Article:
If you know what achievements there are, you'll immediately recognize that this is the array that stores some data about them. And when scrolling down a little, you'll find exactly 19 blocks of code that all look somewhat like this:

a[o.DISABLE_POGGERMODE] = {
	id: o.DISABLE_POGGERMODE,
	name: function() {
		return s.default.Messages.POGGERMODE_ACHIEVEMENT_DISABLE_POGGERMODE_NAME
	},
	description: function() {
		return s.default.Messages.POGGERMODE_ACHIEVEMENT_DISABLE_POGGERMODE_DESCRIPTION
	},
	rarity: i.UNCOMMON,
	hideDescriptionUntilUnlock: !1
},

There's even one legendary achievement that has an event handler. Can you guess which video they are opening?

 a[o.VISITOR_100] = {
	id: o.VISITOR_100,
	name: function() {
		return s.default.Messages.POGGERMODE_ACHIEVEMENT_VISITOR_100_NAME
	},
	description: function() {
		return s.default.Messages.POGGERMODE_ACHIEVEMENT_VISITOR_100_DESCRIPTION
	},
	rarity: i.LEGENDARY,
	hideDescriptionUntilUnlock: !0,
	onAction: function() {
		window.open("https://www.youtube.com/watch?v=dQw4w9WgXcQ", "_blank")
	}
},

So now we know where the achievement logic is located, can we figure out whether it's stored? I initially did some achievements by hand on the Desktop client, but when I opened the browser client, all of them were gone. Since there were also no outgoing or incoming requests when looking at the networking, we can be certain that the data is just stored locally.

You could now either go through the file and search for references to storage APIs or look through LocalStorage. Since there's not that many options, the PoggermodeAchievementStore key might stand out. When you look at the stored value, you can clearly see the unlocked achievements. Nice! local-storage-value

Patching it

Now that we know where the achievements are stored, we can easily modify it. I wanted to write a simple JavaScript program for that, but for whatever reason, window.localStorage wasn't defined. So instead of wasting more time to find a workaround, I decided to manually replace it.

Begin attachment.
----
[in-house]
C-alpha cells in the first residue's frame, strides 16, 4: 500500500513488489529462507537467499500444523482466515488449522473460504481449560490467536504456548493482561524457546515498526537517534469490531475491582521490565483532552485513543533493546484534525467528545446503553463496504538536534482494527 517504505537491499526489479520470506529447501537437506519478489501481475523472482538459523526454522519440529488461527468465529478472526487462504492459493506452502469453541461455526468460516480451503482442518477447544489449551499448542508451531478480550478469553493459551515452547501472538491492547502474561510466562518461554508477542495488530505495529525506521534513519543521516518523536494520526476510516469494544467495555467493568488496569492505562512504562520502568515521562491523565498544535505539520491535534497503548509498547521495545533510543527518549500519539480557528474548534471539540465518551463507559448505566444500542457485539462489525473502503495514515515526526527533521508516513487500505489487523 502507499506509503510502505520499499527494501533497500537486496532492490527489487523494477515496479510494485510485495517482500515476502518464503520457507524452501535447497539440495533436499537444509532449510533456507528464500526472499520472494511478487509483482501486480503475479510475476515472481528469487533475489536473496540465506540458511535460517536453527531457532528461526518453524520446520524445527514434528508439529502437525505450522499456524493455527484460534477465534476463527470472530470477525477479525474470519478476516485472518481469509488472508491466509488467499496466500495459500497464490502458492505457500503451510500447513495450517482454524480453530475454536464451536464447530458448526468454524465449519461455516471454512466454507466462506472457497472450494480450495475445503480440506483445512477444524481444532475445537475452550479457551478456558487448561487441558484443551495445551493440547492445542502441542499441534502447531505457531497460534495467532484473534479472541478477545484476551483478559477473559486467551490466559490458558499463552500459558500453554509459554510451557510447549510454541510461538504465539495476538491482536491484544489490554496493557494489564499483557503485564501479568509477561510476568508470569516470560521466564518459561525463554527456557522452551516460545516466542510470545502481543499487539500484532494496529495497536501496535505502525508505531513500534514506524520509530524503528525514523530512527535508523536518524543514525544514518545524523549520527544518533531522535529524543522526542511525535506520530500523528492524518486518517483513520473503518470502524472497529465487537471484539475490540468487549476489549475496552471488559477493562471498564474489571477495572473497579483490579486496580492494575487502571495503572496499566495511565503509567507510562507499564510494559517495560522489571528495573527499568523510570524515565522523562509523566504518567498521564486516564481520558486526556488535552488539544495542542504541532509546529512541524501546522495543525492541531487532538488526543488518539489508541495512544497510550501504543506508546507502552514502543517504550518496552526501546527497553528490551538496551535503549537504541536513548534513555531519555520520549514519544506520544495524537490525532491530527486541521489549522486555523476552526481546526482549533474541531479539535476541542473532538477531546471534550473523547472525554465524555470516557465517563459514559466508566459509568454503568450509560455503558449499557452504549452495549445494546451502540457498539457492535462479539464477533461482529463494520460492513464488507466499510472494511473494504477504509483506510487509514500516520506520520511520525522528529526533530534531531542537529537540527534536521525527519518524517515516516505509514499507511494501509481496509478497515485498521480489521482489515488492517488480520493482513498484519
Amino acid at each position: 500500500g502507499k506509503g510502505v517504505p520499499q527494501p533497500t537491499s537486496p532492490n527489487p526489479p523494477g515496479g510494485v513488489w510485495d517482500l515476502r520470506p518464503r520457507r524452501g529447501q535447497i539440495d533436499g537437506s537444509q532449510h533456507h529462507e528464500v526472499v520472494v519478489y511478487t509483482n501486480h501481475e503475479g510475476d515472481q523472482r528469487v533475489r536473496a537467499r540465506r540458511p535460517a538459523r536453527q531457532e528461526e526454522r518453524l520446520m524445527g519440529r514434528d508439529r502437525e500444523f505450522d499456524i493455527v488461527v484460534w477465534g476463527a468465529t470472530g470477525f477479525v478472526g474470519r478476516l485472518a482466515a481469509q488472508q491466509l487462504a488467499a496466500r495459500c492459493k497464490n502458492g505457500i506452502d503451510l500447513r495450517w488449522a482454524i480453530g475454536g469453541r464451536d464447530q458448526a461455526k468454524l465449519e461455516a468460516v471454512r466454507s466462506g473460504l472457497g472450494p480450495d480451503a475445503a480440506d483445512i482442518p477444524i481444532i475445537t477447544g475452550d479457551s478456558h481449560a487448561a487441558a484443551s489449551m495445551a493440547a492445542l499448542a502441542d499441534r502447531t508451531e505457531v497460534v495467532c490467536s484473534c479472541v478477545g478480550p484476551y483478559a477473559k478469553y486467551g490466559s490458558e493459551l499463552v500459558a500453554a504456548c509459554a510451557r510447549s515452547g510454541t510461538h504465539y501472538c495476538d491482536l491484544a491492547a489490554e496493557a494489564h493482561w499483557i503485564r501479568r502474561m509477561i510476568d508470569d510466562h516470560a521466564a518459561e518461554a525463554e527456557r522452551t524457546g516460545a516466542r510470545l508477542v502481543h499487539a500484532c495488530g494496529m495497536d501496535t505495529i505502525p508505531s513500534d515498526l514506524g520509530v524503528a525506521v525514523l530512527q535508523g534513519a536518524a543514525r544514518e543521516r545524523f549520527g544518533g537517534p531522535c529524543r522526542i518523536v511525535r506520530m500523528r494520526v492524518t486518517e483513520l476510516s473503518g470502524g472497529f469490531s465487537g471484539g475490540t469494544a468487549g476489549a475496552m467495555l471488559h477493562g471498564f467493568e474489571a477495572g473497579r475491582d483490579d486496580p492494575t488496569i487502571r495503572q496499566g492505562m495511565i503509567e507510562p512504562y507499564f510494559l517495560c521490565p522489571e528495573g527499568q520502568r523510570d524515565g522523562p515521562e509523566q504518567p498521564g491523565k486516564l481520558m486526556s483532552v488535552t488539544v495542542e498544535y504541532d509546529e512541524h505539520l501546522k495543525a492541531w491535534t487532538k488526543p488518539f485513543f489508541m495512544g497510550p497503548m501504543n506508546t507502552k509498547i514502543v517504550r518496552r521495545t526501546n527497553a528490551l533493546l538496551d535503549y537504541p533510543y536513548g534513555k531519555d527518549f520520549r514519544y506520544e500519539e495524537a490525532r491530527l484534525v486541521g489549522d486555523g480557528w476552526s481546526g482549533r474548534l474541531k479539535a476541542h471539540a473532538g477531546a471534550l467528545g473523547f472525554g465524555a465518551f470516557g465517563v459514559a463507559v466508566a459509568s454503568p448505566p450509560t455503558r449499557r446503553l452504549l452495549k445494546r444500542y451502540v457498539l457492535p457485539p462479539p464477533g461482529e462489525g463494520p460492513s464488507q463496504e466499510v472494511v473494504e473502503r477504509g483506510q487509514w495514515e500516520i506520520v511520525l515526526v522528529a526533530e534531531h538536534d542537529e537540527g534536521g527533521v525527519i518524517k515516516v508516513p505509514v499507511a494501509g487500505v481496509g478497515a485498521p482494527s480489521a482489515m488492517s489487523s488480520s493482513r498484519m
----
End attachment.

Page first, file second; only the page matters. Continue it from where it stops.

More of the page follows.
Since we already found the achievement array, we know that there's 19 of them. We can just write it out like this and replace the value. The dateUnlocked value is a epoch timestamp. You can create your own timestamp on this website.

{
    "_state": {
        "unlockedAchievements": {
            "0": {
                "achievementId": 0,
                "dateUnlocked": -19975457838000
            },
            "1": {
                "achievementId": 1,
                "dateUnlocked": -19975457838000
            },
            "2": {
                "achievementId": 2,
                "dateUnlocked": -19975457838000
            },
            // Skipped...
            "18": {
                "achievementId": 18,
                "dateUnlocked": -19975457838000
            },
            "19": {
                "achievementId": 19,
                "dateUnlocked": -19975457838000
            }
        }
    },
    "_version": 0
}

After reloading the client, we got all the achievements. Now I can brag to all of you about how cool I am. :) unlocked-achievements

What did we learn?

This was only a small project, but we still learned quite a lot. We now know how we can start reversing websites or Electron applications. I'm using Firefox for all my personal browsing, but I decided to spin up Chrome because I know how good their DevTools are. So make sure to use the right tool for the job.


I'm a big fan of structured procrastination and learning new things by starting a project. So if you catch yourself procrastinating or wasting time, try to turn it into a fun side project.

After all, it is never a waste of time to learn something new.